Frequently asked questions
The law does not state a minimum temperature, but the temperature in workrooms should normally be at least:
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The Workplace (Health, Safety and Welfare) Regulations 1992 lay down particular requirements for most aspects of the working environment. Regulation 7 deals specifically with the temperature in indoor workplaces and states that:
‘During working hours, the temperature in all workplaces inside buildings shall be reasonable.’
However, the application of the regulation depends on the nature of the workplace, such as a bakery, a cold store, an office, a warehouse.
The associated ACOP ( Workplace health, safety and welfare. Workplace (Health, Safety and Welfare) Regulations 1992. Approved Code of Practice ) goes on to explain:
‘The temperature in workrooms should provide reasonable comfort without the need for special clothing. Where such a temperature is impractical because of hot or cold processes, all reasonable steps should be taken to achieve a temperature which is as close as possible to comfortable. 'Workroom' means a room where people normally work for more than short periods.
The temperature in workrooms should normally be at least 16 degrees Celsius unless much of the work involves severe physical effort in which case the temperature should be at least 13 degrees Celsius. These temperatures may not, however, ensure reasonable comfort, depending on other factors such as air movement and relative humidity.’
Where the temperature in a workroom would otherwise be uncomfortably high, for example because of hot processes or the design of the building, all reasonable steps should be taken to achieve a reasonably comfortable temperature, for example by:
Where a reasonably comfortable temperature cannot be achieved throughout a workroom, local cooling should be provided. In extremely hot weather fans and increased ventilation may be used instead of local cooling.
Where, despite the provision of local cooling, workers are exposed to temperatures which do not give reasonable comfort, suitable protective clothing and rest facilities should be provided. Typical examples of suitable protective clothing would be ice vests, or air/water fed suits. The effectiveness of these PPE systems may be limited if used for extended periods of time with inadequate rest breaks. Where practical there should be systems of work (for example, task rotation) to ensure that the length of time for which individual workers are exposed to uncomfortable temperatures is limited.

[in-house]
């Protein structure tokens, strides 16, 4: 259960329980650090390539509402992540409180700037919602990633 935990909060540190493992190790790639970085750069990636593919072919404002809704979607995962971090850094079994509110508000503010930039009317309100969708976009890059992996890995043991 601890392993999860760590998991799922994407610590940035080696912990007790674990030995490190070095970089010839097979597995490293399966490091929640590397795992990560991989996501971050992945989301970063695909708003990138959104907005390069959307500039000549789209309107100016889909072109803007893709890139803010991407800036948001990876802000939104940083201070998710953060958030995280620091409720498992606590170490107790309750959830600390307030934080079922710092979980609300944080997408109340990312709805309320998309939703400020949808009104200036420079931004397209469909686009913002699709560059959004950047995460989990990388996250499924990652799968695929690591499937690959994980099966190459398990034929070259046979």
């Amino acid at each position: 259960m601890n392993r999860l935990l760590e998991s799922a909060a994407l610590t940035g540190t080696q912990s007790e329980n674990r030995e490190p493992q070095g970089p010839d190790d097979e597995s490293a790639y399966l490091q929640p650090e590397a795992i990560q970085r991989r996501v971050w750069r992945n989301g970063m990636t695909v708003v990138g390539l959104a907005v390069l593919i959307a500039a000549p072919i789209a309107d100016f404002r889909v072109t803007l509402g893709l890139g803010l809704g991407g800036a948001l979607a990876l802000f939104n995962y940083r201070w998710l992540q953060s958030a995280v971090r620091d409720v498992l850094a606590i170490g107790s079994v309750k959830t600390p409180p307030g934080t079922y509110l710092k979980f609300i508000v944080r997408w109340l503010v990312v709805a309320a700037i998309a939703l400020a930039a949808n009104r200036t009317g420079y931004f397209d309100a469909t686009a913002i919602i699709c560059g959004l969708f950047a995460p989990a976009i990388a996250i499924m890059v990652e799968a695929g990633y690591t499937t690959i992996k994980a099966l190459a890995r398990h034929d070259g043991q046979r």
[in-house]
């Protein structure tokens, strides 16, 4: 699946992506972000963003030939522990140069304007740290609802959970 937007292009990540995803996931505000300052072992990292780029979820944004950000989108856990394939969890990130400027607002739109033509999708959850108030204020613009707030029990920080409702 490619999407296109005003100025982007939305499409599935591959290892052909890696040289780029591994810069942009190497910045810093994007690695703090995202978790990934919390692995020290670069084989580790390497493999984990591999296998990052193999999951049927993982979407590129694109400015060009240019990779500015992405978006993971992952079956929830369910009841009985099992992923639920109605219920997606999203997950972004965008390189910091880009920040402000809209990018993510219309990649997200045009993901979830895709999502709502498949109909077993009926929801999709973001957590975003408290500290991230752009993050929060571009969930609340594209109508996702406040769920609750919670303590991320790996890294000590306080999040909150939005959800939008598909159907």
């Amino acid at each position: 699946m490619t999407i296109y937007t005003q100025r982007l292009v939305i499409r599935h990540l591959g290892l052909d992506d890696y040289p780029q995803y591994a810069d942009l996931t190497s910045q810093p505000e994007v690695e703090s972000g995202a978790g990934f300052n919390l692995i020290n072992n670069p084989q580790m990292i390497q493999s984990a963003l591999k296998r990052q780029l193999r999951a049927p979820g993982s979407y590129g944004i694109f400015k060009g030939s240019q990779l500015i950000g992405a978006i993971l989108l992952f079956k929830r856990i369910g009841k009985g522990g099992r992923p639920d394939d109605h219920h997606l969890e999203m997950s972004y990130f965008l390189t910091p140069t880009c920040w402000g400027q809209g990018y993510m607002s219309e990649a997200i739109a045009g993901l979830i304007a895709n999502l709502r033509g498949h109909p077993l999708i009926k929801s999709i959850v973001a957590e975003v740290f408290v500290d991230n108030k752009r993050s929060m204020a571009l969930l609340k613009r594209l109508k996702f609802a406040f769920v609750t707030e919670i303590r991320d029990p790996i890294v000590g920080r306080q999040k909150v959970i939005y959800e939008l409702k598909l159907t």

HSE previously defined thermal comfort in the workplace, as: 'An acceptable zone of thermal comfort for most people in the UK lies roughly between 13°C (56°F) and 30°C (86°F), with acceptable temperatures for more strenuous work activities concentrated towards the bottom end of the range, and more sedentary activities towards the higher end.'
Refer to the table in Step 1 of the Controlling the risks in the workplace. If the percentage of workers complaining about thermal discomfort exceeds the recommended figure, your employer should carry out a risk assessment, and act on the results of that assessment.
ISO 9920 contains tables that you can use to estimate clothing insulation.
Measuring metabolic rate is very difficult, requires expensive equipment, a high level of competency and may not be very accurate in an industrial setting.
BS EN 28996 and BS EN ISO 8996 provide a detailed description of how to estimate and/or measure metabolic rate.
PPE is intended to protect employees from a primary hazard. People can sometimes wear too much PPE though. Look again at the reasons for the PPE. Can your employees wear less PPE and still have the protection they require? Alternatively, has PPE been employed as a last resort? May other controls reduce or eliminate the need for PPE?